Category Archives: Heian Japan

Japanese Superstitions

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Japanese Zodiac

The Heian Period of Japan is considered the Golden Age. It is also a great age of superstition, magic and mantic practices. Did you know that the number 4 is unlucky In the Japanese culture?  At the time of Pillow Book of the Flower Samurai everyone believed that the ghosts of the dead, if not properly  buried and prayed for, would haunt and even kill anyone who did not honor them.   The Chinese zodiac, adopted by the Japanese, which some of you may have… Continue reading →

The Infamous Samurai Sword

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What’s faster than a speeding bullet? Well, what’s faster than a speeding BB? Yes! The Japanese sword and this incredible artist. Take a look at this video and see how astounding this is:                Real Samurai Sword Technique – by Isao Machii – Japanese Katana Kenjutsu The Japanese sword is quite frankly—perfection. And it was in the Heian period that it became so. Japanese iron ore is different than everywhere else. The steel and the method of forging combined… Continue reading →

More Pillow Books

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Murasaki at her desk shown in a 19th century ukiyo-e.   Pillow books in Heian Japan were really diaries called nikki. Donald Keene in Seeds in the Heart devotes an entire chapter to “Heian Diarists.”  Why?  Because, they were  “personal rather than public and the best-known examples…”  were written by Heian  women of the court. The earliest Heian diary cited is Travel Diary of a Pilgrimage to China in Search of the Law (nittō guhō junreikōki). Written by the Tendai priest Ennin who lived early… Continue reading →

What is a pillow book?

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Why is Pillow Book of the Flower Samurai a pillow book? What is a pillow book? Has anyone read or seen the movie of “Memoirs of a Geisha?” Remember when Chiyo, or later Sayuri,  practiced to sleep on a pillow, basically a neck rest, so she would not disturb her hair? In ancient  Japan, people did sleep on these hard pillows. I knew basically what they looked like, and I  believe these are a fairly typical pillows:   The pillow on the left is an… Continue reading →

Colors of Our Sleeves

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While the Heian times of Japan were glamorous, they maintained strict rules of dressing.  Your rank and status determined each garment’s fabric. In the winter garments were quilted, and in the summer, stiffened silk kept the clothing away from the body. So much  importance was given to the way people dressed, it could make or break your career and/or your reputation. Color combinations, set by the season or festivals, held a particularly important aspect of dressing. Colors were also restricted by rank.  For example only… Continue reading →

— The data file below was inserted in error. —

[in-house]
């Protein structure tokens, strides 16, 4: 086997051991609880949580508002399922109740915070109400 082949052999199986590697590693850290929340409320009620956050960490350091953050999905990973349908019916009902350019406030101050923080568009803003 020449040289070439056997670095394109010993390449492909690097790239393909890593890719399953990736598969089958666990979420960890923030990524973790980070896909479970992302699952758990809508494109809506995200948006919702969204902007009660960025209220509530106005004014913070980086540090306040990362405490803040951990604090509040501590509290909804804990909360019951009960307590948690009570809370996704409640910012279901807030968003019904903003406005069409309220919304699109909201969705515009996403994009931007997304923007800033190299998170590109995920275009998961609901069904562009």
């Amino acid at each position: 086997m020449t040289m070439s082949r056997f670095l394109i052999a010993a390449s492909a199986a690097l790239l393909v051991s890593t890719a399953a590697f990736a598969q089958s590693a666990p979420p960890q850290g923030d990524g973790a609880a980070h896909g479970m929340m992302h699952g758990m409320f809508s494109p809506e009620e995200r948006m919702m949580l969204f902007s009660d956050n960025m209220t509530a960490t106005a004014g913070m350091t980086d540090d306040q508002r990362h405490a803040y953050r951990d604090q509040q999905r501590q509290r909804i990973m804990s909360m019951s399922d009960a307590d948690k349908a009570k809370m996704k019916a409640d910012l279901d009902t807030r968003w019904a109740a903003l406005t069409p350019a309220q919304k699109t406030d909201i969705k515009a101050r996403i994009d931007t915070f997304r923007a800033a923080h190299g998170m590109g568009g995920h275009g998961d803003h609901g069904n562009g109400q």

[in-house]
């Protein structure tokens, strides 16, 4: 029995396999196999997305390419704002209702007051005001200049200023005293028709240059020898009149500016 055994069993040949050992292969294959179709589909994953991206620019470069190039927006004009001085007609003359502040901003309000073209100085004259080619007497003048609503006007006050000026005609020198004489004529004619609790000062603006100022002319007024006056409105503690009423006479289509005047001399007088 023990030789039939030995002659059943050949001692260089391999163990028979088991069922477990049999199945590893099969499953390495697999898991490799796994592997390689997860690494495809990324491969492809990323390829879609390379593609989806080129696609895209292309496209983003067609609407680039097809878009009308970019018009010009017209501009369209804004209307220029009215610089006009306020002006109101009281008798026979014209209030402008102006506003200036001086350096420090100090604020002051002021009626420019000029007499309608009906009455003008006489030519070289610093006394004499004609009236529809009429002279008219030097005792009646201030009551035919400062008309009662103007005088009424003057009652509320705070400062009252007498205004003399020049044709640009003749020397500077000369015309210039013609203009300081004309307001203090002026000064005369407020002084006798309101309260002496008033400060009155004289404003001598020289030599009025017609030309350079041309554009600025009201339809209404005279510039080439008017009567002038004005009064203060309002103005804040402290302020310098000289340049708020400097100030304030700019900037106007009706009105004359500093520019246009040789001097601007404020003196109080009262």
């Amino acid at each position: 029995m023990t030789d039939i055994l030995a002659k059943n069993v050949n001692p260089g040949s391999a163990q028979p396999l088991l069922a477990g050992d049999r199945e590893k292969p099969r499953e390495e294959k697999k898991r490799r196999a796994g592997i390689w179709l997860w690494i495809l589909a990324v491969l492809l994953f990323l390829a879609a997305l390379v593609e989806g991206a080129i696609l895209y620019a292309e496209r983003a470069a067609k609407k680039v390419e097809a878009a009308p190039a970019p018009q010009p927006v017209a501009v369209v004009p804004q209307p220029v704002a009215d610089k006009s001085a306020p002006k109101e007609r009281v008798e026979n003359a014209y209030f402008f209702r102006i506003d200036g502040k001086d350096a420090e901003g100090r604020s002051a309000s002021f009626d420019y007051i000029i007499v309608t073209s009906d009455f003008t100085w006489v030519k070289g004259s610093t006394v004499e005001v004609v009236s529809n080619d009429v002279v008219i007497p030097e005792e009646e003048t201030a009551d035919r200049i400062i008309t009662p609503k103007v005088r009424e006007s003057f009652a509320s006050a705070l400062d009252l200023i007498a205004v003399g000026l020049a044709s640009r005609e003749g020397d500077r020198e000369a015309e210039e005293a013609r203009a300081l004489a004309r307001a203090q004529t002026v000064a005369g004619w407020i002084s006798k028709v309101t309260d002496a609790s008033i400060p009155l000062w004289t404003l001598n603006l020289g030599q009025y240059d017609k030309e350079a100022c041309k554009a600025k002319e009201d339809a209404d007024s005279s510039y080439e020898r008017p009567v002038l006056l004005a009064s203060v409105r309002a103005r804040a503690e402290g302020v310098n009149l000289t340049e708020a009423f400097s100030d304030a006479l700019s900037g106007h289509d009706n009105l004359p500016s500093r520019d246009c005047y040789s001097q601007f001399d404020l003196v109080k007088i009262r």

The Quest for Beautiful, Sexy Hair

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A woman’s hair is considered not only beautiful but sexy and seductive.Orthodox Jewish women cut their hair when married in order not to be attractive to other men. Muslim women frequently wear the hijab to show modesty and to cover the décolleté and their hair.Christian women often wear a hat to cover their heads (in order to hide their hair during the service)?   I don’t cover my hair. In fact, I often say I spend more money on my hair because I  wear mine… Continue reading →

Being Beautiful

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typical Heian woman

The aristocratic female in Heian Japan also suffered for beauty. We don’t? High heels? Plucking our eyebrows? Desperately trying to fit into the international/New York model ideal of an adolescent body with huge eyes and bulging lips and longer-than-possible legs? The aristocratic females in ancient Japan also held an ideal beauty. They needed to be plump, rounded faces were more attractive than gaunt ones, narrowed eyes, thin noses, and above all long, long shiny, thick black hair. It was common for women to be able… Continue reading →

Golden Age (Heian) of Clothing

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The clothing in the Heian Age  (794-1185)  was nothing but magnificent. Only for the aristocrats, however.  In the higher upper echelons of Heian society, how you dressed was almost as as important as who you were. (Although if you were the Emperor or the Empress, you can get away with a few little mistakes, but not often.) So what was this clothing? It was layered, and each layer had a name. Let me give you a brief introduction. Some  women in earlier Heian times, wore… Continue reading →

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